Fri. Feb 23rd, 2024
It's never goodbye: Killbear is leaving for this season

Today’s post comes from park naturalist Christine King of the Wasauksing First Nation, as she leaves Killbear Provincial Park for the year.

The Nishinaabeg do not have a word for “goodbye.” We say, “Baa-maa-pii, gi-gaa-waa-baa-min min-waa”, which means “see you later, see you again”.

Sometimes you could also hear “Wow,” “baamaapii” and “don’t be short.” These are obviously shortened forms of the word and phrase, but if I asked my family and friends who speak fluent Nishinaabemowin (Ojibwe language), they probably wouldn’t be able to translate the words because it is only part of the word and/or phrase. I remember our Elders tell us not to use slang in our language; they encourage us to say the whole word.

Christine in uniform in the parkThis is understandable because Nishinaabemowin is a descriptive language and the meaning, most of the time, is lost in translation. I enjoy learning and listening to my original language because it connects me with who I am as Nishinaabe-kwe (Ojibwe woman). It also connects me to my place of origin through the dialect of my community.

Throughout Turtle Island, North America, several dialects exist. Speakers who are fluent in a language could start a conversation simply by listening to the other speaker. Patricia Ningewance, author of several Nishinaabemowin resources, believes this is true across Canada. An example I can offer is the word “women.” Nishinaabeg says “kwe-wag”, while our Mushkekowag relatives say “es-kwewak.” They sound very similar with a slight variation at the beginning of the word.

Dialect is also a way of knowing where someone is from. A fluent speaker from my community shared with me that he enjoyed talking to my maternal father because he said it was like he was singing. My dad was from the Rama First Nation, near Orillia, Ontario. He often heard my dad talk, but he never listened to him because he couldn’t understand him. I think how beautiful that must have sounded and I regret not having listened to the conversation even though I didn’t understand.

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beach with autumn leaves

Today we are revitalizing our languages ​​within our communities. The younger generations are beginning the hard work of learning their language. They are devoting many hours and many visits to their fluent speakers. I will be eternally grateful to all the language revitalizers and preservation of our languages.

To reflect on “it’s never goodbye,” I remember my own travels. It’s always difficult to leave family and friends, and the departure dance begins at least an hour before I leave. I begin to gather my items, carefully packing them into my bag and then putting it by the door or in my vehicle. When I leave my immediate family, I know I’ll see them again in a week or two. But our hugs are still strong and long. Especially with my little niece, who gives me at least three hugs before walking out the door. And then she is usually followed by a frantic wave of the hand and a giant smile, while I, in turn, honk the horn for a final greeting. But we never say goodbye, we say “see you later.”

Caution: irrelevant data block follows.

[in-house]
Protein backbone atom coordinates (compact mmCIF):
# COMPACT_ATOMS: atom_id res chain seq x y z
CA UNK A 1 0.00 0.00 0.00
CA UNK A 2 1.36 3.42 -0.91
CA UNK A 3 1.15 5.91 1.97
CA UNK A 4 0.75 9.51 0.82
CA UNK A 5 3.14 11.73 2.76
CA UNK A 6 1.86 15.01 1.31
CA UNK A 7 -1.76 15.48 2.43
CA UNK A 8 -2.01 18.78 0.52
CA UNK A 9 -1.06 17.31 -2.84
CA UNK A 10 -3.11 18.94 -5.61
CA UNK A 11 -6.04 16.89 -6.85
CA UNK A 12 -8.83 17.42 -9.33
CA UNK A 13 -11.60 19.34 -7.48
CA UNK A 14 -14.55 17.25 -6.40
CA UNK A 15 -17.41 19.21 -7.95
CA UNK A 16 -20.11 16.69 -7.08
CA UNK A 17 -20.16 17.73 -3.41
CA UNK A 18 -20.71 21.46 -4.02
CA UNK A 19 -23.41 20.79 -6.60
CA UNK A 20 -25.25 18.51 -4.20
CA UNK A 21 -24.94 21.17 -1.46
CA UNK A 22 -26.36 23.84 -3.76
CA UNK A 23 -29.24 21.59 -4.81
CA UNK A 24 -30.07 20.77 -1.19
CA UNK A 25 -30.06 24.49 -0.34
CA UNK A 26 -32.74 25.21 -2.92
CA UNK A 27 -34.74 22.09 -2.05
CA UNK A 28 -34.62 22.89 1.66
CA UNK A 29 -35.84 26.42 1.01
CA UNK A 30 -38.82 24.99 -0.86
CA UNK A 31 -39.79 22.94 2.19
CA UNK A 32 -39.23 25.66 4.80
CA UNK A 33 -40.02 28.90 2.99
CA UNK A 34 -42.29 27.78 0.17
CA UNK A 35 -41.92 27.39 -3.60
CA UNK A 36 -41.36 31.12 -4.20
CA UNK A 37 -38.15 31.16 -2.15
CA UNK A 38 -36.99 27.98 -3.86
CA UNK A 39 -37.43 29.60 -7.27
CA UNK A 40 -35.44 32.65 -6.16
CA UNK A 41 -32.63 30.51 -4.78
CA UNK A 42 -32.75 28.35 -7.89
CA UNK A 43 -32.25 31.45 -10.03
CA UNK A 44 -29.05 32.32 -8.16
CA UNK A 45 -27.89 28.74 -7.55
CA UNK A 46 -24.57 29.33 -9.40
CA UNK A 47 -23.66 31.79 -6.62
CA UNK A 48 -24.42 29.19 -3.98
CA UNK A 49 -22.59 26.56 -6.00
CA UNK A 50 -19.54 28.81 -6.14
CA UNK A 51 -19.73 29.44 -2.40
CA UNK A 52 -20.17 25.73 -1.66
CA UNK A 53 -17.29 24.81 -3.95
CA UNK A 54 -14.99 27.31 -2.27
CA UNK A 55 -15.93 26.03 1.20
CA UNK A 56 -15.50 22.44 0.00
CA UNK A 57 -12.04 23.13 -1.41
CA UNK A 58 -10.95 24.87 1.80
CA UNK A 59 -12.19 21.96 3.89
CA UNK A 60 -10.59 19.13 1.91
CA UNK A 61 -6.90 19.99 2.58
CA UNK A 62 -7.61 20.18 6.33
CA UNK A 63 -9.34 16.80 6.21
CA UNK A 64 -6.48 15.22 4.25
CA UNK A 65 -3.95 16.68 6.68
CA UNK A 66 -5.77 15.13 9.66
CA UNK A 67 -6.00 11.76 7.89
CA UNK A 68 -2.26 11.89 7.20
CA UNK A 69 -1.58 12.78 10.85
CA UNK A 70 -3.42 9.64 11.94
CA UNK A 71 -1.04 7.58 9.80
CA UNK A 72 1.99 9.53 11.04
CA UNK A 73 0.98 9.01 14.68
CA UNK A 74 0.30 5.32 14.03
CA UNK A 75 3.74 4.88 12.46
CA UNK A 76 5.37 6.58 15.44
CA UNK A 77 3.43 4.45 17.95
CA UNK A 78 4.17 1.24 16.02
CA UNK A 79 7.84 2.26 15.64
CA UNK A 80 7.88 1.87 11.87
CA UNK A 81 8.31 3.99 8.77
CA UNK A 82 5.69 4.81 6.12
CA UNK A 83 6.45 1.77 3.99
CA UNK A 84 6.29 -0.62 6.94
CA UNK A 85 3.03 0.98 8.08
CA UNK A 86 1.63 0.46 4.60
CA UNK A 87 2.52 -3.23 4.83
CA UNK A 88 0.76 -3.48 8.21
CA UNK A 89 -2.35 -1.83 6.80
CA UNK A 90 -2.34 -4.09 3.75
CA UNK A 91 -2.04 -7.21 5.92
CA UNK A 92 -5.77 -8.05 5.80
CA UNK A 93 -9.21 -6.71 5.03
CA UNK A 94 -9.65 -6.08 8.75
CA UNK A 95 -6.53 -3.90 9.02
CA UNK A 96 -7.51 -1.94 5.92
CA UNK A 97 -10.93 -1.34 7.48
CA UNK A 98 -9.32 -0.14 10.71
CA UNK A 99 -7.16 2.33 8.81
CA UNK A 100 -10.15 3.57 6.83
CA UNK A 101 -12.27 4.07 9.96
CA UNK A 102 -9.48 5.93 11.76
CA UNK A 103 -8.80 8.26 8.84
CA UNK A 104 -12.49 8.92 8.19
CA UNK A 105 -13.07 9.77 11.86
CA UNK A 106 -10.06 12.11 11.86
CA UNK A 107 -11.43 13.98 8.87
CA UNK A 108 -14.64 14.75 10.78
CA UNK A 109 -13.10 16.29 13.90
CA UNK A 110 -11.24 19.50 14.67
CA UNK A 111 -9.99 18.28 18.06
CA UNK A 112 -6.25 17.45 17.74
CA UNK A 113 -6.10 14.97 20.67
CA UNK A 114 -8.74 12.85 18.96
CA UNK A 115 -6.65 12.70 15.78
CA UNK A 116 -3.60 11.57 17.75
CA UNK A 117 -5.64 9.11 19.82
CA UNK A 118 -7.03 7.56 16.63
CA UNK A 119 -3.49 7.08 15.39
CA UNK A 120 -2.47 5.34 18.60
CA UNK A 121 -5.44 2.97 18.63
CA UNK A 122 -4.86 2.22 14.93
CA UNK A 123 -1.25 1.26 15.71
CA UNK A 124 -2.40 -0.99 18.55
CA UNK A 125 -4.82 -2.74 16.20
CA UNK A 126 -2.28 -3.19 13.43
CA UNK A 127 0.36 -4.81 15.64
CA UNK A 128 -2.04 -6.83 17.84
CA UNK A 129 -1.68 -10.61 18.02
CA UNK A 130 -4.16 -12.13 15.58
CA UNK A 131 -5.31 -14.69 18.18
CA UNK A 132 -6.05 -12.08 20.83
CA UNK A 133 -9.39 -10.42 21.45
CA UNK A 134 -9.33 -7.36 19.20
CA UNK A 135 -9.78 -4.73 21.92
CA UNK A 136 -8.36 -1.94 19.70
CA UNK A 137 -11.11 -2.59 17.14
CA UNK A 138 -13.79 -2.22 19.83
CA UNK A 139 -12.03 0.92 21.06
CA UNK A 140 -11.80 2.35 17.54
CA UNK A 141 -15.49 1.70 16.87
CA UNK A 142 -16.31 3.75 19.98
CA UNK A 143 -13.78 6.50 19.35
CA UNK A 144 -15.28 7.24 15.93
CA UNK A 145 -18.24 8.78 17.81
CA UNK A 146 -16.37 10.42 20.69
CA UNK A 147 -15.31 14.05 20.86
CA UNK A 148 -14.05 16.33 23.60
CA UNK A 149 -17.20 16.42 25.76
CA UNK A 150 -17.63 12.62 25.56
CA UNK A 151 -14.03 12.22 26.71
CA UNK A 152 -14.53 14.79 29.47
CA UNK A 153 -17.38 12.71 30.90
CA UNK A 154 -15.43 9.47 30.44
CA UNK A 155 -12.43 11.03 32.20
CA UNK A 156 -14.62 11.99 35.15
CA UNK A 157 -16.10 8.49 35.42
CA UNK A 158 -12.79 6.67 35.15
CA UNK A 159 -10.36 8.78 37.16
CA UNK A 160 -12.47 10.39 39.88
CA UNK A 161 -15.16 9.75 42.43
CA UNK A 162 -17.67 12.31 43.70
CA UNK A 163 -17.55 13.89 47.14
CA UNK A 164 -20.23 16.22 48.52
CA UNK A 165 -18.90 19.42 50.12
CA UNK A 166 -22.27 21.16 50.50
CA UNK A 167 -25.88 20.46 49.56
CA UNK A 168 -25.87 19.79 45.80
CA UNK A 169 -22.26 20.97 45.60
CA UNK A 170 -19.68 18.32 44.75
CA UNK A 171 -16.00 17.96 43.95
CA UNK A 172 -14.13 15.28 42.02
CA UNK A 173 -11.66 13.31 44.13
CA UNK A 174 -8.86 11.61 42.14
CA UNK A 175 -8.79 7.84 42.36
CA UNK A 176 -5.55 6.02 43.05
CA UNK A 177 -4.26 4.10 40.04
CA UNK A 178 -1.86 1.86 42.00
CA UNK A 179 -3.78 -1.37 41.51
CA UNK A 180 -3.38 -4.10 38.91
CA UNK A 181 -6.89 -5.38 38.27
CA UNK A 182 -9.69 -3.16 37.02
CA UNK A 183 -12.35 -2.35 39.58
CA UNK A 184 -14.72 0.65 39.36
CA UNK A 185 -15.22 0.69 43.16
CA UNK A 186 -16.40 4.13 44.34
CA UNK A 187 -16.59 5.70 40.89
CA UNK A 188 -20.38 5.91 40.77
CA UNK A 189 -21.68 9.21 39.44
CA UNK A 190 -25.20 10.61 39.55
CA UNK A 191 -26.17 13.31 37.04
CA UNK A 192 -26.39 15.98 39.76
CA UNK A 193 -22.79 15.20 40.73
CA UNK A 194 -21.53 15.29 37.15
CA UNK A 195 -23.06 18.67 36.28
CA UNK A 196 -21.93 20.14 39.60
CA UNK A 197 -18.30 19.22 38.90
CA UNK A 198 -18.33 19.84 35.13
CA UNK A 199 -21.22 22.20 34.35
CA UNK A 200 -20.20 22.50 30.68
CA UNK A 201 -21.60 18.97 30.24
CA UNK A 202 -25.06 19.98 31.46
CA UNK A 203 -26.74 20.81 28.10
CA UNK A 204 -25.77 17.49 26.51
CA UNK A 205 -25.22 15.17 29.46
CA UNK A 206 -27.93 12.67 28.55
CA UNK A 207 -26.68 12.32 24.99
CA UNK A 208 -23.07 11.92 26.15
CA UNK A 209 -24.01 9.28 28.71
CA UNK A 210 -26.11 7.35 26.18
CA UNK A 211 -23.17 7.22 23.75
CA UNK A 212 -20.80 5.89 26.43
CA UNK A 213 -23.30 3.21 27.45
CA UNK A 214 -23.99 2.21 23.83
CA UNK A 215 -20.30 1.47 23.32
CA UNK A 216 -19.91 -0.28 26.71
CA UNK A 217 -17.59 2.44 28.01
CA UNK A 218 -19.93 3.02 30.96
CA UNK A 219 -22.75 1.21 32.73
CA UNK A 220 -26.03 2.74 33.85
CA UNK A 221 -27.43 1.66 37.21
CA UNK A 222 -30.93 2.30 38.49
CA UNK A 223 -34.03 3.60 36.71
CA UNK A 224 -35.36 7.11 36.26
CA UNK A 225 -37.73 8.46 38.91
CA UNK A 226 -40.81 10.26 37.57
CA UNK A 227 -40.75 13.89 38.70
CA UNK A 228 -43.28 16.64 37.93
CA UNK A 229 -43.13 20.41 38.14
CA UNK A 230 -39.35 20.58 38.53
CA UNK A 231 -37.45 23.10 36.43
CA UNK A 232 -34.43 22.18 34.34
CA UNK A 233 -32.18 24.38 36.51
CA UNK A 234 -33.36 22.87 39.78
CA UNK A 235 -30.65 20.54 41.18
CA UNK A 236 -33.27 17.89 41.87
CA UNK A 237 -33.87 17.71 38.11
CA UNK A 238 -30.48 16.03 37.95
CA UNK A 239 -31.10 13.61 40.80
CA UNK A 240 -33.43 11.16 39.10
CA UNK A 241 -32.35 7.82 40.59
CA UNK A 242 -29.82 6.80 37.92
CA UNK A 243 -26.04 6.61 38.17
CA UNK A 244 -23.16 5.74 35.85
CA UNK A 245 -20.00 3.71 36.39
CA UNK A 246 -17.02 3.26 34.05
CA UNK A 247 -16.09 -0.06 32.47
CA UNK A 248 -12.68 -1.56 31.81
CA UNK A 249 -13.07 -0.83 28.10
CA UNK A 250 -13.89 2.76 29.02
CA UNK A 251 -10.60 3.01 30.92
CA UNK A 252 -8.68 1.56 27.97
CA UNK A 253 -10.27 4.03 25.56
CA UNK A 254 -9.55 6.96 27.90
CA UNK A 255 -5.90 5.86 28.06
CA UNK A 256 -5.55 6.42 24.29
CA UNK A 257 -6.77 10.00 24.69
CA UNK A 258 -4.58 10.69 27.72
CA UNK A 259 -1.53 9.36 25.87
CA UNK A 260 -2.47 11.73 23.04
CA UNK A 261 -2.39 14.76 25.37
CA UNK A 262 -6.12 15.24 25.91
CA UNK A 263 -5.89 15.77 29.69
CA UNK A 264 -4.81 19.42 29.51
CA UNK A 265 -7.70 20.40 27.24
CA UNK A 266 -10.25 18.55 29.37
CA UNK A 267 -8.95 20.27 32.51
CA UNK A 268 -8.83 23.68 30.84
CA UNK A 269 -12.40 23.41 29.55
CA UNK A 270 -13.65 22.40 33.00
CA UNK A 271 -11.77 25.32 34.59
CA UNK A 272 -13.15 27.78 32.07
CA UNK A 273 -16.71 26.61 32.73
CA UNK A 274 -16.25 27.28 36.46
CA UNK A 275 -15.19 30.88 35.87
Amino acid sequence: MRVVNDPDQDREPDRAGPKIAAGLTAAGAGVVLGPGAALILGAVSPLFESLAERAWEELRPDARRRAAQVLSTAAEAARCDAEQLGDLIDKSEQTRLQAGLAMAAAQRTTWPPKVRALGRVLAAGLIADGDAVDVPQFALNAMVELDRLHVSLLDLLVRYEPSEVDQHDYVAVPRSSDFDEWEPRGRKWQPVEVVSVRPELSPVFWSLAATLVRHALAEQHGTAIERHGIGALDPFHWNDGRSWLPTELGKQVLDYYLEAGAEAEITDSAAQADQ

It’s a similar feeling as I prepare to leave Killbear Provincial Park for the season. On my last day, as I was getting into a park vehicle, there were four deer eating the last bit of vegetation behind the truck.

deer in autumn

They are not scared of my presence because they are used to the presence of humans in their territory, but I keep my distance anyway. I also thank you for your morning visit and wish you a safe winter.

Then, as I drive toward the Visitor Center, a hawk swoops in front of me. I stop to watch the falcon, give thanks for the visit and wish it a good winter too.

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rocky coast with blue sky and forests

Then I realize how lucky I am to have spent a summer at Killbear as a naturalist. Every day I walked in the midst of Creation. I visited all my relations and shared precious moments of discovery with other visitors to this territory.

As the park prepares to close, fall campers are enjoying the last few hours. They are also preparing for winter. Mother Earth will be covered with her white shawl to rest and most of her children will do the same.

Clouds with rays of light over the lake with island.

I’m going to miss the park, the campers, and the original inhabitants. But it’s never goodbye.

Biwabamishina is a mine (come see us again).

Weweni with mibzoyeg (bon voyage), wherever you are headed.

And finally, baamaapii (see you later), gigawabamin minwaa (see you later).